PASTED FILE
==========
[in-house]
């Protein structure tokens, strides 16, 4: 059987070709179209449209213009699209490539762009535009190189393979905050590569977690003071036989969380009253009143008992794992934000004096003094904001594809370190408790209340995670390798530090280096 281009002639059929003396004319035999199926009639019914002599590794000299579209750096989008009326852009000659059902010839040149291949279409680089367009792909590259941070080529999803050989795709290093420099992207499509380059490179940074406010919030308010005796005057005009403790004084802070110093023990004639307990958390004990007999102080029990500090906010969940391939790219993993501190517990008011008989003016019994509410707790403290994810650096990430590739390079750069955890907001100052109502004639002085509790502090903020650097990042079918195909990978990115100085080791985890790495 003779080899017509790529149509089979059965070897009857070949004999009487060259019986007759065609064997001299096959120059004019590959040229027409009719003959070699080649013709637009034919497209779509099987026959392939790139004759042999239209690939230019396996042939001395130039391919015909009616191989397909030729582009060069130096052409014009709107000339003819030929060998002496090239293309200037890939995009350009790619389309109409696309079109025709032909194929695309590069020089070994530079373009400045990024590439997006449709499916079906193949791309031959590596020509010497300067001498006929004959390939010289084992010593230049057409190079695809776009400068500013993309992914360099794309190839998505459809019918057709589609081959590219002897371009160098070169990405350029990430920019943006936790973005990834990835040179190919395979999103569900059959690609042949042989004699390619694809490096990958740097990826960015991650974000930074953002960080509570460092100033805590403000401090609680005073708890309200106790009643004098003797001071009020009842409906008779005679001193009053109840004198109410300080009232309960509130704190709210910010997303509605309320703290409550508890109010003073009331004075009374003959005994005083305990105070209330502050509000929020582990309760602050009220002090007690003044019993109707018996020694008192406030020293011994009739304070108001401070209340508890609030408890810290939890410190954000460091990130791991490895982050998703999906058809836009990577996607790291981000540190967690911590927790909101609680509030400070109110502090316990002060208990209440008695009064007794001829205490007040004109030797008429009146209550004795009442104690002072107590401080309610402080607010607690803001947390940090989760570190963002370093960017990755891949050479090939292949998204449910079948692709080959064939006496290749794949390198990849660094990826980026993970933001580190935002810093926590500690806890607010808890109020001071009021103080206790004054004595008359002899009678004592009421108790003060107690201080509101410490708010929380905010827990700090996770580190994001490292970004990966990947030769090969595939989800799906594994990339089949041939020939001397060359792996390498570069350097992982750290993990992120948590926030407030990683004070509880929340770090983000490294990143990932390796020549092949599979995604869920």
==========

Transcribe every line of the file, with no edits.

[in-house]
């Protein structure tokens, strides 16, 4: 059987070709179209449209213009699209490539762009535009190189393979905050590569977690003071036989969380009253009143008992794992934000004096003094904001594809370190408790209340995670390798530090280096 281009002639059929003396004319035999199926009639019914002599590794000299579209750096989008009326852009000659059902010839040149291949279409680089367009792909590259941070080529999803050989795709290093420099992207499509380059490179940074406010919030308010005796005057005009403790004084802070110093023990004639307990958390004990007999102080029990500090906010969940391939790219993993501190517990008011008989003016019994509410707790403290994810650096990430590739390079750069955890907001100052109502004639002085509790502090903020650097990042079918195909990978990115100085080791985890790495 003779080899017509790529149509089979059965070897009857070949004999009487060259019986007759065609064997001299096959120059004019590959040229027409009719003959070699080649013709637009034919497209779509099987026959392939790139004759042999239209690939230019396996042939001395130039391919015909009616191989397909030729582009060069130096052409014009709107000339003819030929060998002496090239293309200037890939995009350009790619389309109409696309079109025709032909194929695309590069020089070994530079373009400045990024590439997006449709499916079906193949791309031959590596020509010497300067001498006929004959390939010289084992010593230049057409190079695809776009400068500013993309992914360099794309190839998505459809019918057709589609081959590219002897371009160098070169990405350029990430920019943006936790973005990834990835040179190919395979999103569900059959690609042949042989004699390619694809490096990958740097990826960015991650974000930074953002960080509570460092100033805590403000401090609680005073708890309200106790009643004098003797001071009020009842409906008779005679001193009053109840004198109410300080009232309960509130704190709210910010997303509605309320703290409550508890109010003073009331004075009374003959005994005083305990105070209330502050509000929020582990309760602050009220002090007690003044019993109707018996020694008192406030020293011994009739304070108001401070209340508890609030408890810290939890410190954000460091990130791991490895982050998703999906058809836009990577996607790291981000540190967690911590927790909101609680509030400070109110502090316990002060208990209440008695009064007794001829205490007040004109030797008429009146209550004795009442104690002072107590401080309610402080607010607690803001947390940090989760570190963002370093960017990755891949050479090939292949998204449910079948692709080959064939006496290749794949390198990849660094990826980026993970933001580190935002810093926590500690806890607010808890109020001071009021103080206790004054004595008359002899009678004592009421108790003060107690201080509101410490708010929380905010827990700090996770580190994001490292970004990966990947030769090969595939989800799906594994990339089949041939020939001397060359792996390498570069350097992982750290993990992120948590926030407030990683004070509880929340770090983000490294990143990932390796020549092949599979995604869920």